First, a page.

Anchal project

Colleen Clines MLA 10

Based in Louisville, KY

 

Anchal is a non-profit social enterprise that provides sustainable employment to exploited women worldwide by creating contemporary handmade textiles from eco-friendly materials.  Colleen Clines designed Anchal's latest evolution, the Narrative Collection, by exploring the connection between vernacular imagery, heritage artwork & a maker's journey to empowerment. Each design is captured in a photograph & translated into a quilt's composition, allowing variant stitch patterns to reveal the artisan's process & determination.

 

What are some things that inspire you in your studio practice?

Anchal is a non-profit social enterprise addressing the exploitation of women around the world by using design thinking to create employment opportunities, products and markets that support empowerment.

Anchal is inspired by the powerful women behind each product and the impact design has to change lives. Each artisan stitches their signature onto the quilts, scarves, and pillows, so you have a direct connection to the woman you are supporting with your purchase. 

"We work really hard to make stuff that people like. When people buy our products it means that we can feed, clothe, and educate our children." --Nazia

To date, Anchal has offered over 150 commercial sex workers alternative careers in textile design. Anchal's current Narrative Collection draws inspiration from the vibrant visual stories found in architectural details and the powerful women of India. Each design is captured in a photograph and translated into a quilt's compositional pattern. The dynamic energy of each piece is activated by variant stitch patterns revealing the artisan's process and determination to create long lasting social change.

 

Does your current creative practice tie into your time spent at RISD? How so?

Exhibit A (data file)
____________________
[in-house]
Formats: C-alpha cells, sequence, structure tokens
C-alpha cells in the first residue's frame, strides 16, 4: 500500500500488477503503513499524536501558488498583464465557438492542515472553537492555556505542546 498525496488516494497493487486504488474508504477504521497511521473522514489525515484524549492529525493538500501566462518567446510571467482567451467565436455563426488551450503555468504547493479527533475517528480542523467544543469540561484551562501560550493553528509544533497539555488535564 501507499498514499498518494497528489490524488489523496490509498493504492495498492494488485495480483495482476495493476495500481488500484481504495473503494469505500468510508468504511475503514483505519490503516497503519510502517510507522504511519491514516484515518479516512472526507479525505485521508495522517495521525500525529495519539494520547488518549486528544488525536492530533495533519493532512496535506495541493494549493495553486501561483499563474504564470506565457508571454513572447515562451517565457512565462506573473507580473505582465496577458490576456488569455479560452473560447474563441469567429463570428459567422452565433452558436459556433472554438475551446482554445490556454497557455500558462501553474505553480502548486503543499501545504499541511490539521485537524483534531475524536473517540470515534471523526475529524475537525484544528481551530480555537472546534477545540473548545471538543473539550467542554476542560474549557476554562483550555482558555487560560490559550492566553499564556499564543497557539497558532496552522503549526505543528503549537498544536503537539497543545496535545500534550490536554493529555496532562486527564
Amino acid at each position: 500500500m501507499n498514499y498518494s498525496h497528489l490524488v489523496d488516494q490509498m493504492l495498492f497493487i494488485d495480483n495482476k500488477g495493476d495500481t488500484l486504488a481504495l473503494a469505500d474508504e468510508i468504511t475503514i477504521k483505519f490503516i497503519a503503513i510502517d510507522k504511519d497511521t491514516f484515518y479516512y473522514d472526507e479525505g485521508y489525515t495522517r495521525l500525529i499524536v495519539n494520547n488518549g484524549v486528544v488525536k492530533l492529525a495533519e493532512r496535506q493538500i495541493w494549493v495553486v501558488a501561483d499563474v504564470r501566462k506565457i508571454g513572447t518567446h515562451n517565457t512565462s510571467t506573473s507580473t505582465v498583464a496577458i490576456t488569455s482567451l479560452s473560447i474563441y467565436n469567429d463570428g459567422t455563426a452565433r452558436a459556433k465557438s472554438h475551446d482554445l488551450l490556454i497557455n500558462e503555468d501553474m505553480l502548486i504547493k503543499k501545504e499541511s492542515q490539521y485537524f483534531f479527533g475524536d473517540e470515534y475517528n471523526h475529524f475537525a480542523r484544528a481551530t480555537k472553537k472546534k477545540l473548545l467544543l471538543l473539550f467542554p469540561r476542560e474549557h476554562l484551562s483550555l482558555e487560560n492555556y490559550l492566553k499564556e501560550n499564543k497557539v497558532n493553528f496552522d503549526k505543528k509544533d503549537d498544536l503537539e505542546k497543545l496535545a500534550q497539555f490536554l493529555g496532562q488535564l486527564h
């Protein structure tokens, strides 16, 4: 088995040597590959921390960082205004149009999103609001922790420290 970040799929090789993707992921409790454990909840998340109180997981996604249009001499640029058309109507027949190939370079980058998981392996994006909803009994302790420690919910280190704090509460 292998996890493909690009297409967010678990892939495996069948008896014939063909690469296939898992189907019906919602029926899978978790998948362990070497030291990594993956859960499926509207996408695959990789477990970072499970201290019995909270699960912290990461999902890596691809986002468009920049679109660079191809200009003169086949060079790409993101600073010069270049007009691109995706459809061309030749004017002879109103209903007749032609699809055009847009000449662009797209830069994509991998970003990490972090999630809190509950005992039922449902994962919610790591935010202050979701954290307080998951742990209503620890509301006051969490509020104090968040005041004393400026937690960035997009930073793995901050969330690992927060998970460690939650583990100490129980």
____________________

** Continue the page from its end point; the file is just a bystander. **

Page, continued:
Colleen Clines 2.jpg

I am thrilled to return to Anchal's roots! Without the RISD alumni sale event in 2009, Anchal would not exist.  Through the RISD art sale on Benefit Street later that spring we raised $400 - enough money to pay for a sewing machine, training, materials, and a stipend for the first 15 artisans. In 2010, Anchal officially launched after receiving 501(c)3 non-profit status in Louisville. Just over seven years later, Anchal has become a global brand and has offered over 150 commercial sex workers alternative careers in textile design. Anchal products have been sold in Urban Outfitters nationwide, worn by actress America Ferrera and featured in Harper's Bazaar and Better Homes & Gardens.

On paper, my current work is a far reach from my background in Landscape Architecture. However, it was during my time at RISD that I learned systems based thinking and how it could be applied to more than just the urban environment around me.

As a graduate student at the Rhode Island School of Design (RISD), I took a seminar that explored design in the developing world and discovered that design could improve lives, our environment and the international community. During a trip to Kolkata that spring we visited the red light district of Kalighat. Crammed within the narrow alleyways of Kalighat dwell a teeming population of women, men and children. Women line the entrances of the neighborhood, waiting for clients. Water and toilets are scarce and children are often undernourished and neglected as a result of their mothers' work. In a complex system of pimps, madams and prostitutes, there is little hope of a life outside of this forced prostitution. It is here that we met our first NGO partner, New Light. The founder Urmi Basu expressed interest in providing economic alternatives for the commercial sex workers of Kalighat and textiles seemed like the perfect medium. Upon our return, I felt compelled to take the project beyond the classroom with the conviction that my design training in collaboration with local leadership could address seemingly intractable social and environmental systems. The women we met became our sisters, sisters we had to fight for.

 

Is there a work/body of work that you are particularly excited about sharing with us at RISD Craft this year?

Anchal's newest Narrative Collection explores the connection between vernacular imagery, heritage artwork and a maker's journey to empowerment. The contemporary geometric design partnered with the aggregated stitch pattern revolutionizes traditional kantha quilting techniques.

 

Any recent press/exhibitions/achievements you'd like to share with us?

Anchal's Narrative Sari Quilt won Best in Market & Best New Product in Global Handmade at NY NOW in February!

To see more Anchal Project, visit anchalproject.org.